Helping Youth Through Cognitive Behavior Therapy

Behavioral Health Sciences instructor Michael Tompkins believes in early intervention

“Cognitive Behavior Therapy (CBT) is the most studied psychotherapy that we have,” says Behavioral Health Sciences instructor Michael Tompkins, Ph.D., ABPP. Along with its empirical approach to therapy, Tompkins was drawn to how it can help people.

“The cognitive-behavioral model assumes that it’s not the things that trouble us but our view of things that troubles us. Therefore, Cognitive Behavior Therapy focuses on helping people modify their thinking in order to moderate their feelings, and ultimately change their behaviors, so that they can live meaningful and fulfilling lives. CBT also teaches people skills that they can apply to the problems in their lives—life skills, how to organize tasks, to be assertive, to manage time, as well as to approach rather than avoid the things that frighten them.”

Dr. Tompkins has had a long career, specializing in the treatment of anxiety disorders and obsessive-compulsive spectrum disorders in adults, adolescents and children:

And Dr. Tompkins brings all of that real-world experience to the classroom—no wonder he’s been recognized twice (in 2005 and 2006) as a UC Berkeley Extension Honored Instructor.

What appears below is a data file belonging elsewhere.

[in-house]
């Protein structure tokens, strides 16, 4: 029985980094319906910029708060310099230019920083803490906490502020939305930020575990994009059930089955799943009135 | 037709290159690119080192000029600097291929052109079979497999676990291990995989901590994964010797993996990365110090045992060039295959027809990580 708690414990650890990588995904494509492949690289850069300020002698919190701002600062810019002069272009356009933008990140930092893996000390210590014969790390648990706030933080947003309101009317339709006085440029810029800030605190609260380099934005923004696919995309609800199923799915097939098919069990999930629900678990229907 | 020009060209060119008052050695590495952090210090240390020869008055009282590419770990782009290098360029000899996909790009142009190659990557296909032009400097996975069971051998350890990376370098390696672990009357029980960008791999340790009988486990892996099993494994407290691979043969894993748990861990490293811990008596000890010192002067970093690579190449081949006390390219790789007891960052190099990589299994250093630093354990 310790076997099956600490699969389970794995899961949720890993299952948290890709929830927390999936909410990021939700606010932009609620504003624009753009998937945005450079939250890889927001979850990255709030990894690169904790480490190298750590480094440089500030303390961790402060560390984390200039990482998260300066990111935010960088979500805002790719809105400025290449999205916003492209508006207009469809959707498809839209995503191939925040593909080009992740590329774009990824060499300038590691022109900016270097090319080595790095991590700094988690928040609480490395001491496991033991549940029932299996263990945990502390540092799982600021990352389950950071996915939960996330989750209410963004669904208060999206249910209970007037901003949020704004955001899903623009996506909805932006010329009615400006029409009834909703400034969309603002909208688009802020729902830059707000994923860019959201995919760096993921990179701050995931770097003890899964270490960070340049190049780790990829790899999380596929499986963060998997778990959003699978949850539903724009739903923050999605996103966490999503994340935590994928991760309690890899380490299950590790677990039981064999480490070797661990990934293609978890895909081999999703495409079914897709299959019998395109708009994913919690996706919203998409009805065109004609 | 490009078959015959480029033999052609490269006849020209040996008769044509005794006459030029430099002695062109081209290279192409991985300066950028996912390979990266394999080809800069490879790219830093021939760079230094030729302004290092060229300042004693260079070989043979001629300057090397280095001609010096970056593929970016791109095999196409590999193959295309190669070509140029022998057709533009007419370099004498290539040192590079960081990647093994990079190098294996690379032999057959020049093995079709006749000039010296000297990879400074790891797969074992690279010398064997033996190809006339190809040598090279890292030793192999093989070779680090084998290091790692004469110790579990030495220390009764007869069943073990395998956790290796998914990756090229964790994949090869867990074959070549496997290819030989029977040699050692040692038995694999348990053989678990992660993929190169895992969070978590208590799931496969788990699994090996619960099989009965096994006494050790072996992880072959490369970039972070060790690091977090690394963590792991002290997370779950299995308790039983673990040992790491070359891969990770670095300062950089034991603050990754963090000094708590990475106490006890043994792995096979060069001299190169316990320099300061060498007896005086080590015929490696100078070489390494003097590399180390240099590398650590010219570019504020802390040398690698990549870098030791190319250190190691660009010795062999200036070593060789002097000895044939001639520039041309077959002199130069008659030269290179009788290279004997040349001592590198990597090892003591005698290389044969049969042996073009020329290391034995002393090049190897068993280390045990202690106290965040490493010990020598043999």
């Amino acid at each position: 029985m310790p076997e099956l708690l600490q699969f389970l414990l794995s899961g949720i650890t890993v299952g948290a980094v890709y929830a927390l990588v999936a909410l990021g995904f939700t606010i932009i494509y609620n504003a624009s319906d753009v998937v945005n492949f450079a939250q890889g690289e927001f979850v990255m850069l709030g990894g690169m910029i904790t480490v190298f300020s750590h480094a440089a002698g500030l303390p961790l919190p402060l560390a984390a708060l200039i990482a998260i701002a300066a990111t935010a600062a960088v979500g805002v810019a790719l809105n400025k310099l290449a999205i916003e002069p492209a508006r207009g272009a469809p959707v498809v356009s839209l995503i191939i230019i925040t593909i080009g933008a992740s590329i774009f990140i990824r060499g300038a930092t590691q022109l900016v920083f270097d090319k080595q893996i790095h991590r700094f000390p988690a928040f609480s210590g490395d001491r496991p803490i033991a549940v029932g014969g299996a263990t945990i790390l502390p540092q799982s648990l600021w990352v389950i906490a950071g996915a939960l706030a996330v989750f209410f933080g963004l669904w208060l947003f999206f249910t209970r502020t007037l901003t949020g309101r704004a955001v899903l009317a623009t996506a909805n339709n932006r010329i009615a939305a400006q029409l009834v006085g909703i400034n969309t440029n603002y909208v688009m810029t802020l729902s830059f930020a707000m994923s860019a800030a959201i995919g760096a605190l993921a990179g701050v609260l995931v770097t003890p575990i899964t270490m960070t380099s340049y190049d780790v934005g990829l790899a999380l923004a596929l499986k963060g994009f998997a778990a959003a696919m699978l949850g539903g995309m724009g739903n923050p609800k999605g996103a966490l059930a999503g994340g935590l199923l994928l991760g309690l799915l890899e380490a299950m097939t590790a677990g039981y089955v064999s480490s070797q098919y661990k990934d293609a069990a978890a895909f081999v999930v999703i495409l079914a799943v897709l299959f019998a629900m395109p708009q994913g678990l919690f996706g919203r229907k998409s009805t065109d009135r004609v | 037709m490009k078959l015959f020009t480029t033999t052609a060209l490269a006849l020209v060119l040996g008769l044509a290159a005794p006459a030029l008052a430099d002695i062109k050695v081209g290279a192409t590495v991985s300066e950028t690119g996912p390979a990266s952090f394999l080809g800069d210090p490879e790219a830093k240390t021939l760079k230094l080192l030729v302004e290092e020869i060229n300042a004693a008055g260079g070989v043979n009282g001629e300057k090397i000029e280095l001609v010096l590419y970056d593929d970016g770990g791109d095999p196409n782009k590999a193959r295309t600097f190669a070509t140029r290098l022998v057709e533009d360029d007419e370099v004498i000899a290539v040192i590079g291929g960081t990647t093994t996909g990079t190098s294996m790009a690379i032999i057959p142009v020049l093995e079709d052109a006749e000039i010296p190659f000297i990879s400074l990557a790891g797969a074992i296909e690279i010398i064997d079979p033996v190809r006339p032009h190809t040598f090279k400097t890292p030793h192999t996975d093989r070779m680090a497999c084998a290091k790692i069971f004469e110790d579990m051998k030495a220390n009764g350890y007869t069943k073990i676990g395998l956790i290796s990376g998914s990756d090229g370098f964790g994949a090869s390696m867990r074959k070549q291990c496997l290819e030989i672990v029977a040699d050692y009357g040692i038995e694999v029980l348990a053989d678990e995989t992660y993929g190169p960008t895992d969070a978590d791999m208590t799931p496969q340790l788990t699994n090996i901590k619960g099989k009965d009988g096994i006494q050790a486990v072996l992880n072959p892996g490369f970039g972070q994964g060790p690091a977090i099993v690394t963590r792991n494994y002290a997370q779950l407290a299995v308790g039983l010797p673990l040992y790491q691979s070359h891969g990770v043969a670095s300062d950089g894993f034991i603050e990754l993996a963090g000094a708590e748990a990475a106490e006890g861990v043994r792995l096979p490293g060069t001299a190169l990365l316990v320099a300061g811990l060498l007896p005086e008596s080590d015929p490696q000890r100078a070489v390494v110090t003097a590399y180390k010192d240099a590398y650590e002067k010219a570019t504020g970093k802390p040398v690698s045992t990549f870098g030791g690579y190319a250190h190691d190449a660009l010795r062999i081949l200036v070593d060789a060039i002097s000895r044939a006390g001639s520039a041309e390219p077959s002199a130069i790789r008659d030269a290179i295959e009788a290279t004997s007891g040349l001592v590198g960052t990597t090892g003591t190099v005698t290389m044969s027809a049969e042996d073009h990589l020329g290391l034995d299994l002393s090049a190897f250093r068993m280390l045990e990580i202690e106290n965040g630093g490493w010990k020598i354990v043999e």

CBT in the Classroom

“Many, if not most, psychological problems begin in childhood,” says Dr. Tompkins. “For example, anxiety disorders typically begin in childhood and is the most common psychological problem for youth. Helping youth overcome a problem that begins in childhood can change the course of their lives. It’s about early intervention.

1. “Anxiety is the number one mental health issue that affects kids. Cognitive behavior therapy is the psychological treatment of choice for anxiety disorders, so most of the youth I see likely have an anxiety disorder,” he adds.

2. According to Tompkins, youth are particularly susceptible to anger and aggression issues. Why? Youth are often impulsive, and with few emotion-regulation skills, aggression often follows anger. CBT can provide the help they need with anger management and control.

3. “Sleep is the most sensitive measure of well-being; people who are anxious, depressed or stressed are likely not sleeping well,” Dr. Tompkins points out. “Cognitive behavior therapy is very effective in helping people with insomnia sleep better. More than half of teens who are 15 years old or older are getting less than six hours of sleep. Sleep-deprived teens are at risk for mood problems and memory and learning difficulties. Early school start times, social media, electronic devices, late-night homework and an irregular sleep pattern contribute to teens being the highest risk group for inadequate sleep.”

The Importance of Continuing Education

In California, the Board of Psychology requires licensed therapists and psychologists to complete 36 hours of Continuing Education (CE) credit for each two-year renewal period. But psychology students and professionals shouldn’t look at maintaining a license as the only reason for enrolling in CE courses.

“Continuing education is a vital part of maintaining an informed, ethical and viable career as a mental health professional,” says Tompkins. “Every day, clinical science delivers to us a new finding or a new treatment or a modification of a current treatment that we can use to help people suffer less. Furthermore, the pace of these changes seems to be accelerating, and continuing education can help us stay informed about these innovations.”


Cognitive-Behavior Therapy for Anger and Aggression in Youth takes place on February 2.

Enroll now!